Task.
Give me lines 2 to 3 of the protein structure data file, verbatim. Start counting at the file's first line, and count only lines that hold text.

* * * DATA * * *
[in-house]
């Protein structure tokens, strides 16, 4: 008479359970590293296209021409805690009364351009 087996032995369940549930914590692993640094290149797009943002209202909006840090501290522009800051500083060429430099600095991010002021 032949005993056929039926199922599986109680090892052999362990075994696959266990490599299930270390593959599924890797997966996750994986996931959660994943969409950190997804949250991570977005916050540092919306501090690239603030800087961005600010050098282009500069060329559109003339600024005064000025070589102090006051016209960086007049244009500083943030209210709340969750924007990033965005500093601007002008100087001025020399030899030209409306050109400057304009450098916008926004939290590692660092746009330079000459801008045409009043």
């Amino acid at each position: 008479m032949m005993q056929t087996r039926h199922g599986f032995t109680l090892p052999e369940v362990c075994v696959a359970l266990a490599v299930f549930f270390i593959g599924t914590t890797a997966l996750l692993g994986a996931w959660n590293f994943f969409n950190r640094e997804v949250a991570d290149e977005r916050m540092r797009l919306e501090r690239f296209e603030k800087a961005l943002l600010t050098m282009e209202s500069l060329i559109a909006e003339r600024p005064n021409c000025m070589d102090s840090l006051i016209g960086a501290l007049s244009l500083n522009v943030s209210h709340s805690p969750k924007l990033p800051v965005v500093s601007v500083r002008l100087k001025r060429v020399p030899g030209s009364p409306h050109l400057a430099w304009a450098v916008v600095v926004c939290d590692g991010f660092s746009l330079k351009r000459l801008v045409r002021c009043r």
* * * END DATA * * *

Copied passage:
């Protein structure tokens, strides 16, 4: 008479359970590293296209021409805690009364351009 087996032995369940549930914590692993640094290149797009943002209202909006840090501290522009800051500083060429430099600095991010002021 032949005993056929039926199922599986109680090892052999362990075994696959266990490599299930270390593959599924890797997966996750994986996931959660994943969409950190997804949250991570977005916050540092919306501090690239603030800087961005600010050098282009500069060329559109003339600024005064000025070589102090006051016209960086007049244009500083943030209210709340969750924007990033965005500093601007002008100087001025020399030899030209409306050109400057304009450098916008926004939290590692660092746009330079000459801008045409009043």
């Amino acid at each position: 008479m032949m005993q056929t087996r039926h199922g599986f032995t109680l090892p052999e369940v362990c075994v696959a359970l266990a490599v299930f549930f270390i593959g599924t914590t890797a997966l996750l692993g994986a996931w959660n590293f994943f969409n950190r640094e997804v949250a991570d290149e977005r916050m540092r797009l919306e501090r690239f296209e603030k800087a961005l943002l600010t050098m282009e209202s500069l060329i559109a909006e003339r600024p005064n021409c000025m070589d102090s840090l006051i016209g960086a501290l007049s244009l500083n522009v943030s209210h709340s805690p969750k924007l990033p800051v965005v500093s601007v500083r002008l100087k001025r060429v020399p030899g030209s009364p409306h050109l400057a430099w304009a450098v916008v600095v926004c939290d590692g991010f660092s746009l330079k351009r000459l801008v045409r002021c009043r």